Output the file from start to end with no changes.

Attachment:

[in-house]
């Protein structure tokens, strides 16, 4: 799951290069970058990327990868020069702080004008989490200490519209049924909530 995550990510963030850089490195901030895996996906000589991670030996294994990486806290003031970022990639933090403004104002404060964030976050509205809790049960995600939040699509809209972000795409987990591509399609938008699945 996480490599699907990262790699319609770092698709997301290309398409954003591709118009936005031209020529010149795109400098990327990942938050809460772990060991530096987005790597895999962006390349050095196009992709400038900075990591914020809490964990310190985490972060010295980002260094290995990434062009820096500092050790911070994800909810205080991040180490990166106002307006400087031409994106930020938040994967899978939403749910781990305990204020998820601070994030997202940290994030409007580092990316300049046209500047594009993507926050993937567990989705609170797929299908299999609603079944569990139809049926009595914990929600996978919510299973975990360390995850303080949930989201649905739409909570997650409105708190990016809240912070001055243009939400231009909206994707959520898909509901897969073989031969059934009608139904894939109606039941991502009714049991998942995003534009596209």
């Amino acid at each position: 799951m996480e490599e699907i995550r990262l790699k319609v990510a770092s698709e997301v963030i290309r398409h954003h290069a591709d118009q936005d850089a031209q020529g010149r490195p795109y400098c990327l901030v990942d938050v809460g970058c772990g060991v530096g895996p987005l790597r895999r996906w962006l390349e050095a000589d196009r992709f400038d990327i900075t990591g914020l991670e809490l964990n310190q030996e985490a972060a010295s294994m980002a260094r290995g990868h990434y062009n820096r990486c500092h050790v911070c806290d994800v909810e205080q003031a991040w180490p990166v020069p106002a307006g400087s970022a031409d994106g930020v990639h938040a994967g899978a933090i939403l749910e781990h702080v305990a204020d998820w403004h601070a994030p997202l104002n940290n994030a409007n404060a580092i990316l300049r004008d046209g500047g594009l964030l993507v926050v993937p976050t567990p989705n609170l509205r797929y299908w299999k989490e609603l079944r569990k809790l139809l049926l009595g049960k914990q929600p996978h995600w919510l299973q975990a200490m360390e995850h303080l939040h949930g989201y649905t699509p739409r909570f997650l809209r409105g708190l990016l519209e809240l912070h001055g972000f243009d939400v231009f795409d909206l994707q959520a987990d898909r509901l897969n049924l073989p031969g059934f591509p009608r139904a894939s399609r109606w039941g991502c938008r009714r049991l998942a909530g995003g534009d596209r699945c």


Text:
[in-house]
């Protein structure tokens, strides 16, 4: 799951290069970058990327990868020069702080004008989490200490519209049924909530 995550990510963030850089490195901030895996996906000589991670030996294994990486806290003031970022990639933090403004104002404060964030976050509205809790049960995600939040699509809209972000795409987990591509399609938008699945 996480490599699907990262790699319609770092698709997301290309398409954003591709118009936005031209020529010149795109400098990327990942938050809460772990060991530096987005790597895999962006390349050095196009992709400038900075990591914020809490964990310190985490972060010295980002260094290995990434062009820096500092050790911070994800909810205080991040180490990166106002307006400087031409994106930020938040994967899978939403749910781990305990204020998820601070994030997202940290994030409007580092990316300049046209500047594009993507926050993937567990989705609170797929299908299999609603079944569990139809049926009595914990929600996978919510299973975990360390995850303080949930989201649905739409909570997650409105708190990016809240912070001055243009939400231009909206994707959520898909509901897969073989031969059934009608139904894939109606039941991502009714049991998942995003534009596209």
């Amino acid at each position: 799951m996480e490599e699907i995550r990262l790699k319609v990510a770092s698709e997301v963030i290309r398409h954003h290069a591709d118009q936005d850089a031209q020529g010149r490195p795109y400098c990327l901030v990942d938050v809460g970058c772990g060991v530096g895996p987005l790597r895999r996906w962006l390349e050095a000589d196009r992709f400038d990327i900075t990591g914020l991670e809490l964990n310190q030996e985490a972060a010295s294994m980002a260094r290995g990868h990434y062009n820096r990486c500092h050790v911070c806290d994800v909810e205080q003031a991040w180490p990166v020069p106002a307006g400087s970022a031409d994106g930020v990639h938040a994967g899978a933090i939403l749910e781990h702080v305990a204020d998820w403004h601070a994030p997202l104002n940290n994030a409007n404060a580092i990316l300049r004008d046209g500047g594009l964030l993507v926050v993937p976050t567990p989705n609170l509205r797929y299908w299999k989490e609603l079944r569990k809790l139809l049926l009595g049960k914990q929600p996978h995600w919510l299973q975990a200490m360390e995850h303080l939040h949930g989201y649905t699509p739409r909570f997650l809209r409105g708190l990016l519209e809240l912070h001055g972000f243009d939400v231009f795409d909206l994707q959520a987990d898909r509901l897969n049924l073989p031969g059934f591509p009608r139904a894939s399609r109606w039941g991502c938008r009714r049991l998942a909530g995003g534009d596209r699945c």